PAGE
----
- Improved Stability: The suspension system will absorb most of the bumps and humps you encounter while riding. This increases your control over the bike while also reducing fatigue during longer rides.
- Reduced Stress on Your Body: With less energy being absorbed due to shocks coming from uneven roads and terrain, your body is under less strain while riding a suspension bike as compared to one without it. This decreases joint pain as well as hand numbness which are common issues with rigid bikes.
- Better Grip and Traction: Suspension systems make any mud or terrain easier to tackle by allowing your wheels to grip onto any surface better than solid frames do since it softens bumps that would otherwise push you off balance.
- Better Power Transfer: The movements of your pedals become smoother which results in enhanced control over speed and efficiency when transferring power from pedals to wheels.
Do You Need Suspension on a Road Bike?
When it comes to buying a road bike, one of the main considerations is whether you need suspension or not. The answer to this question really depends on the type of riding you’re planning to do. On one hand, suspension can provide more comfort and better control when riding on rough terrain, while on the other hand, it can also add extra weight and complexity to the bike.
In this article, we will explore the pros and cons of adding suspension to a road bike so that you can make an informed decision:
- Pros: Increased comfort and control when riding on rough terrain.
- Cons: Can add extra weight and complexity to the bike.
The terrain you will be riding plays an important role in deciding whether or not suspension is necessary. Generally, suspension may not be necessary on a road bike if it is used in flat and smooth terrain. On the other hand, mountain bikes are ideal for terrains with hills, uneven surfaces or off-road riding. Suspension can also help reduce fatigue and make the ride more comfortable.
If you’re planning to take your road bike on routes with plenty of potholes, unpaved roads or steep hills, then consider adding some suspension to help you maintain control and keep your body from taking such extreme impacts against the ground. This will also help protect your frame from damage caused by these obstacles. Additionally, this will give you greater stability when navigating sharp turns at higher speeds.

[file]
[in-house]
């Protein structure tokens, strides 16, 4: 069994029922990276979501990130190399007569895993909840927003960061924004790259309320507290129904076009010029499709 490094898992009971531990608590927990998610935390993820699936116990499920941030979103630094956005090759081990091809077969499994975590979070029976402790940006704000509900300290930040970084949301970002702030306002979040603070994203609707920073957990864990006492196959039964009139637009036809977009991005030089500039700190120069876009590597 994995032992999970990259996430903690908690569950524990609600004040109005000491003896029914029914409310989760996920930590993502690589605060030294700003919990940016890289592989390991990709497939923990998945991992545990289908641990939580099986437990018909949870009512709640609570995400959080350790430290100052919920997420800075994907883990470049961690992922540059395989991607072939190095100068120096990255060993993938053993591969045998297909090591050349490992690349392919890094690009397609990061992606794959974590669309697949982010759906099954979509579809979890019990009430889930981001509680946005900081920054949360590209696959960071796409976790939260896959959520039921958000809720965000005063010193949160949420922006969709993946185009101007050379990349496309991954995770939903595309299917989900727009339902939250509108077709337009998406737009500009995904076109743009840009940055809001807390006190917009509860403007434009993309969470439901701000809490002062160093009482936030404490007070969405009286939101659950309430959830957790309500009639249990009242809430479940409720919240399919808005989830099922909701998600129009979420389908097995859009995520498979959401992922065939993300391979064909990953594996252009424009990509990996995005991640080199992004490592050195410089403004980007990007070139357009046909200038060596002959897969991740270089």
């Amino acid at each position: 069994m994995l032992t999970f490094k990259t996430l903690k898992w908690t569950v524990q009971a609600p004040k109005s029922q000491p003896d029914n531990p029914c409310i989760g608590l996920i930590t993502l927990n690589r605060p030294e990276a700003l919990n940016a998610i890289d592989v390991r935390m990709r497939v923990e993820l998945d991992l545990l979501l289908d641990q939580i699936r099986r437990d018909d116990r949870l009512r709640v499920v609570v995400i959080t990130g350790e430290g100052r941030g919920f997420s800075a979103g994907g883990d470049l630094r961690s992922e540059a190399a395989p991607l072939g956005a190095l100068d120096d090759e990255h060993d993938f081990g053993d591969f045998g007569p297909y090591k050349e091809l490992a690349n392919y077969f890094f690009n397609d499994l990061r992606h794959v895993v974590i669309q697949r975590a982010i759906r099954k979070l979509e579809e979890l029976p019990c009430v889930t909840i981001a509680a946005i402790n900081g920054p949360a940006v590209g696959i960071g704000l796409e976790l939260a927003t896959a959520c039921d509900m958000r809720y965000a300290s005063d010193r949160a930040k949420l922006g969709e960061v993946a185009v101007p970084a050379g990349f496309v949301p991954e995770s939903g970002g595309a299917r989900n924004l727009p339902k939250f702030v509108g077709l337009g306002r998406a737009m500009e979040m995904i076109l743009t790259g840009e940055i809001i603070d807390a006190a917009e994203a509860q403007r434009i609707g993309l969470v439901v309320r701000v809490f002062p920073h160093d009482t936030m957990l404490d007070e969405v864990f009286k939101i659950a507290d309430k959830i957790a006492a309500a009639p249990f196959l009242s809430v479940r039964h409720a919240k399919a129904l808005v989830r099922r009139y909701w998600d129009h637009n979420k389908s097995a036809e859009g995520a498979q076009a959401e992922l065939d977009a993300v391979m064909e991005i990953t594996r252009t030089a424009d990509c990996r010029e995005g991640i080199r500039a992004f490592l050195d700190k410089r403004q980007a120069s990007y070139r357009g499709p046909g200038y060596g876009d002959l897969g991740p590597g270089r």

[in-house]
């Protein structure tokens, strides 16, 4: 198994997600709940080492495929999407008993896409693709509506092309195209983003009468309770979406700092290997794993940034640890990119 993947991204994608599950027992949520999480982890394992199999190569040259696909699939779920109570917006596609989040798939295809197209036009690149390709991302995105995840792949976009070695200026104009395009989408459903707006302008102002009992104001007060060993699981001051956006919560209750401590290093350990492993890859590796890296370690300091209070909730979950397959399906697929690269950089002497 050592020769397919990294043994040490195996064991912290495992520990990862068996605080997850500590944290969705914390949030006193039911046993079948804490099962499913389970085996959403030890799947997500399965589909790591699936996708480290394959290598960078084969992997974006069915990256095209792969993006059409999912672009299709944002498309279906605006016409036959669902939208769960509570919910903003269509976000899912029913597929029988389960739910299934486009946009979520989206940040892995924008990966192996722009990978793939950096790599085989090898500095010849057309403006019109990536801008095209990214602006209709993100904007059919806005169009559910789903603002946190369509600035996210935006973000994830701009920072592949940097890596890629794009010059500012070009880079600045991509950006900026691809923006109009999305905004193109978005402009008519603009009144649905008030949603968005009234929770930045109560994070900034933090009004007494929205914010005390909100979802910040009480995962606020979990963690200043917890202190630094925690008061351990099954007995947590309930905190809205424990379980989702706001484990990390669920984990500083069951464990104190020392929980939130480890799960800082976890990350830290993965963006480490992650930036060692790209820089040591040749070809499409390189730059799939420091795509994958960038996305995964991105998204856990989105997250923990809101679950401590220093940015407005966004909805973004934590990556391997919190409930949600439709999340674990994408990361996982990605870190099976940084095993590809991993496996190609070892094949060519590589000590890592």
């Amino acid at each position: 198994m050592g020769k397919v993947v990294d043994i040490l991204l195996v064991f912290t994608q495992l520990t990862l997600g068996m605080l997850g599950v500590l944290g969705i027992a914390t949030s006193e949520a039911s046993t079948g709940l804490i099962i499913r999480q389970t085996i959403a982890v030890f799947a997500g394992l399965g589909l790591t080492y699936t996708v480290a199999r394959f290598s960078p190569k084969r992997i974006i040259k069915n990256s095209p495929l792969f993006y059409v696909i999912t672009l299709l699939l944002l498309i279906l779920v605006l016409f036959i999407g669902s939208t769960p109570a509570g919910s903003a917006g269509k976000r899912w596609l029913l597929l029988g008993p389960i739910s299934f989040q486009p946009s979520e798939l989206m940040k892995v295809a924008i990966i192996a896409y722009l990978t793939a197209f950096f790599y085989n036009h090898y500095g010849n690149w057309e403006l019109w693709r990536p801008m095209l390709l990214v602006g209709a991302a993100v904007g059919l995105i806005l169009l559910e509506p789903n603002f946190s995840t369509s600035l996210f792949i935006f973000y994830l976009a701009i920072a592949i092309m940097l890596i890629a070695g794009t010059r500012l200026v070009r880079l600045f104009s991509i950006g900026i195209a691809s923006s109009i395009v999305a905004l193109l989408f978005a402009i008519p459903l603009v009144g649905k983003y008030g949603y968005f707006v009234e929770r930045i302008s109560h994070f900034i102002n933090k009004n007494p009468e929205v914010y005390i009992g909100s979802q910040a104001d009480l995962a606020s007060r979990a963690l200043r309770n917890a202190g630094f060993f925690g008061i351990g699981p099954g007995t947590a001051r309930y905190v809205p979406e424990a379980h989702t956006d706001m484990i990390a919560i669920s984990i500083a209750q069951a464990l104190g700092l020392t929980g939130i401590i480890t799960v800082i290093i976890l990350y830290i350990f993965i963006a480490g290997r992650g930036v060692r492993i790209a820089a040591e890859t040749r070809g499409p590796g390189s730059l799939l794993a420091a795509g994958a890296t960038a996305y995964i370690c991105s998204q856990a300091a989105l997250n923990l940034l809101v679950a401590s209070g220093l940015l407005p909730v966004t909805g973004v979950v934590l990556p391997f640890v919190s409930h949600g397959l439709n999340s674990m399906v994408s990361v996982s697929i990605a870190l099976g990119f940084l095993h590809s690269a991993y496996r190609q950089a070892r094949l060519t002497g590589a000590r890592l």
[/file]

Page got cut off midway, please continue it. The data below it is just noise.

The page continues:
For less challenging rides with few obstacles and chance of going very fast along smooth roads, opting for a non-suspension road bike would be the better option as it is typically lighter than a bike with suspension and easier to pedal and accelerate over longer distances due to its lessened weight component in comparison to its alternatives.
Generally speaking, if being fast over longer distances without much difficulty is your priority while leaving out rough terrains, then going for a non-suspension road bike should fit your needs; but if encountering any kind of difficult terrain that includes hills and obstacle ridden paths are frequently common in your journey then do consider getting some sort of suspension added onto your road bike as it can increase safety significantly.
When it comes to deciding if you need suspension, the main factor is weight. Adding suspension components to a road bike increases its overall weight, which will slow your acceleration and climbing capabilities. Depending on the type of riding and terrain you do, this could be an acceptable trade-off. If you’re tackling steep hills with loose rocky surfaces, extra stability might outweigh the penalty of extra weight.